Peugeot have been going gangbusters under the leadership of Carlos Tavares, and after a huge year, have announced that they will return to the US market in 2026, with mobility and software solutions preceding the reintroduction of cars. But unlike others, they don’t have trucks – their brand portfolio is built on small cars and SUVs and vans.
In the meantime, the US manufacturers are exiting the passenger car segment and focusing on SUVs and trucks. In Europe, partnerships and mergers are all over the place, citing the inability to make small cars profitable. So how do PSA solve the small car conundrum?
The laws of automotive economics
The fundamentals of economics and manufacturing built the foundation that make small cars a very low margin prospect
- Facilities Cost – a car plant is a car plant. If you go into BMW’s plant in Spartanburg SC or Ford’s plant in Cologne, Germany, many things will seem familiar. Many machines are broadly the same and the layout is often very comparable. This extends to different cars – it takes about the same size of
plantto build 350,000 X5s as it would tobuild 350,000 Fiestas. So the facility costs, when spread across each vehicle will be the same.
- Material Cost – in much the same way, there is more metal (or carbon fibre, or wood (Morgan)) in a larger vehicle, but given the volume, the materials are considered at $ or £ per tonne. This means that the material cost goes up relatively slowly with the size of
vehicle, giving higher margins for larger vehicles rather than a consistent margin when looking at the retail price versus the base cost.
- Engineering Cost – similar to facility costs, this is usually pretty similar regardless of the size of vehicle and more tied to feature content. So, if there are new features, engines, software, etc, the engineering bill will be higher, but if you spec a Polo or a Golf similarly, the cost will broadly be the same regardless of vehicle size.
Retail price is a key limit against which small cars are squeezed. There is a certain level of price acceptance that consumers have for a given vehicle size. It is important to note the relationship between an OEM and a dealer (and why Tesla prefers not to use dealers). In terms of margin, the OEM sells the vehicles to a dealer at a given price. The dealer then applies a margin to that to get to the list price. From there, dealers can provide financial incentives like deposit allowances or money off, as can the OEM themselves.
To illustrate the issue, see the chart below:
Between segments, the costs are likely to increase. Taking assumptions of a 20% uplift in Engineering and Facilities and a 50% uplift in Material costs, you are left with the cost price.
Looking from the customer side, there is a given market price for each segment, let’s call it a 50% uplift between segments. From this, the dealer will take a margin (let’s say a steady 20%). This leaves the price the dealer will pay for a car from an OEM.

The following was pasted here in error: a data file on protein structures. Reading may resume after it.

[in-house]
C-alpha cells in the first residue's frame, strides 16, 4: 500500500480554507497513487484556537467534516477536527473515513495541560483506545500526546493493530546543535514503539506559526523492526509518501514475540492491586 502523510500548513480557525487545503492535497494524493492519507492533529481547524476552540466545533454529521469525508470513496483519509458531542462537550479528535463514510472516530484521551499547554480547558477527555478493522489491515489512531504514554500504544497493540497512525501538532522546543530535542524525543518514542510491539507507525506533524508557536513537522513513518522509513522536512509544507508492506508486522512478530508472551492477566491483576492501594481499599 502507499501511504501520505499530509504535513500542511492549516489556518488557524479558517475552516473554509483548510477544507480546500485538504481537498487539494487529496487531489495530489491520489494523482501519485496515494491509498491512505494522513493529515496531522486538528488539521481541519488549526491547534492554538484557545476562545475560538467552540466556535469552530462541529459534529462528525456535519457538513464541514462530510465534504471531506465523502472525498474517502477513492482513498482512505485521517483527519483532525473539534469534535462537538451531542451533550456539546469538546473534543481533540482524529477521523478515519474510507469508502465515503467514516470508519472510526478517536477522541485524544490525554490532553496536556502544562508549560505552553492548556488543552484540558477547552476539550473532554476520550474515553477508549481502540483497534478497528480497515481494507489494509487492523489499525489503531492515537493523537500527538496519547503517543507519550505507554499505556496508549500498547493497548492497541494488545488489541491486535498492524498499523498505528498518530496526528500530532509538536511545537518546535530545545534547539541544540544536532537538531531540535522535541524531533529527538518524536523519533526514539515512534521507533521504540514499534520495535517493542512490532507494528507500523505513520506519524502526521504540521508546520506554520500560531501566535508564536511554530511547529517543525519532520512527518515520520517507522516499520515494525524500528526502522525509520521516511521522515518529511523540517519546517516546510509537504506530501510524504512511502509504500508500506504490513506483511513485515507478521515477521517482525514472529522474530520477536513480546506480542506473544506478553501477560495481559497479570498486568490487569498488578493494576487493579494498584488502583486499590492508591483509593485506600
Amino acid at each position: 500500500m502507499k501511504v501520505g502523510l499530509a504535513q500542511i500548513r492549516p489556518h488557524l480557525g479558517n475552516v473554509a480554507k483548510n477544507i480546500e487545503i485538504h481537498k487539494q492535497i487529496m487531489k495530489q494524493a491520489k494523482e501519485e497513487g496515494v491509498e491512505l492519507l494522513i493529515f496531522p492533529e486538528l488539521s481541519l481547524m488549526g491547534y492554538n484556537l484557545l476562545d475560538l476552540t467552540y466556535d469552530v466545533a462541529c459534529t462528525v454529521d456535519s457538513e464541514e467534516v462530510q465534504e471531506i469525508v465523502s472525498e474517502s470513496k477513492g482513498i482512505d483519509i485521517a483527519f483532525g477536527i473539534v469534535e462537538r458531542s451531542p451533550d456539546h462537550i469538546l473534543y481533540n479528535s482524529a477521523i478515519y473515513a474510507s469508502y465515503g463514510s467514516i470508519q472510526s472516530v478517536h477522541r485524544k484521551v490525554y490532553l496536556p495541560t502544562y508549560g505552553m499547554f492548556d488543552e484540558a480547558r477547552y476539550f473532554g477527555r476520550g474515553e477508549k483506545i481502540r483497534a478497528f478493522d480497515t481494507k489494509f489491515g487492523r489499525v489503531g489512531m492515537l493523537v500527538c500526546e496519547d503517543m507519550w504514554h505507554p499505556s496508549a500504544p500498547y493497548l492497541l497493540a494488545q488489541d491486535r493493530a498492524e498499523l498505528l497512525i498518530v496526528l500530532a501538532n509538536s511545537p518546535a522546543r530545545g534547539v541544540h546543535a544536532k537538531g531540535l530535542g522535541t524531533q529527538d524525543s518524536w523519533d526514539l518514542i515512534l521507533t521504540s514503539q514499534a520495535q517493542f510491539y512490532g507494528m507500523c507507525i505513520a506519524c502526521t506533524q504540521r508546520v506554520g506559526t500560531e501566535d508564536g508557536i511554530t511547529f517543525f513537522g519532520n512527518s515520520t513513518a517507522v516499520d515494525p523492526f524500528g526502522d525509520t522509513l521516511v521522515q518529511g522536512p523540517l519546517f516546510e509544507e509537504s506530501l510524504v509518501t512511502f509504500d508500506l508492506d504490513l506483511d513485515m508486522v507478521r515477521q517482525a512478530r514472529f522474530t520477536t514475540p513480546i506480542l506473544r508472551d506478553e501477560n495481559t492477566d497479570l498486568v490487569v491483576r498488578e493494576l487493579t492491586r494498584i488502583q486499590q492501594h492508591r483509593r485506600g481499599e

Now the problem appears. The cost price for a car in the B-segment (Ford Fiesta/VW Polo) is actually more than the price a dealer would be willing to pay. So while the dealer continues to make their 20%, the car company takes a -2% hit. As the retail price goes up, that headroom increases, leading to 8% margin at C-Segment and 17% at CD-Segment. This is all before you budget for marketing incentives that may come from the dealer, so this will dramatically reduce in reality.
This is why US companies put so much effort into Trucks and SUVs – a more premium retail price gives more opportunity for margin to the company rather than just for the dealer.
So, what can be done?
PSA have been a leading light in the European sphere, through aggressive streamlining of manufacturing, they have been able to reduce the facility costs associated with their cars. VW reduce their material cost through their scale. Toyota have been pioneers on “waste reduction” and unnecessary improvements, leading to reductions in all three categories.
Where does the market go?
SUVs are becoming more popular, so the industry gladly tags along as they are also more profitable. But people still need and love their small cars. In 2018, Ford sold 271,000 Fiestas (data from carsalesbase.com) and 200,000 Focuses. Peugeot and Citroen sold 440,000 208/C3s. The trend suggests that SUVs are taking away sales in the C-segment but the B-Segment is still a huge volume. Manufacturers need to find ways to make a slim margin to keep the segment alive. It would be a shame to lose the cars that give personal mobility to so many. It’s hard, but some are still succeeding.
Driving is still, in my view, a skill and something to be appreciated. Most people start with small cars, and SUVs don’t appeal to everyone and in many cases are a choice of style over substance or form over function. It would be a shame for the industry to abandon the small car market.
What’s your take? How much effort is really justified for the sake of wafer-thin margins? Share your thoughts, leave a comment below.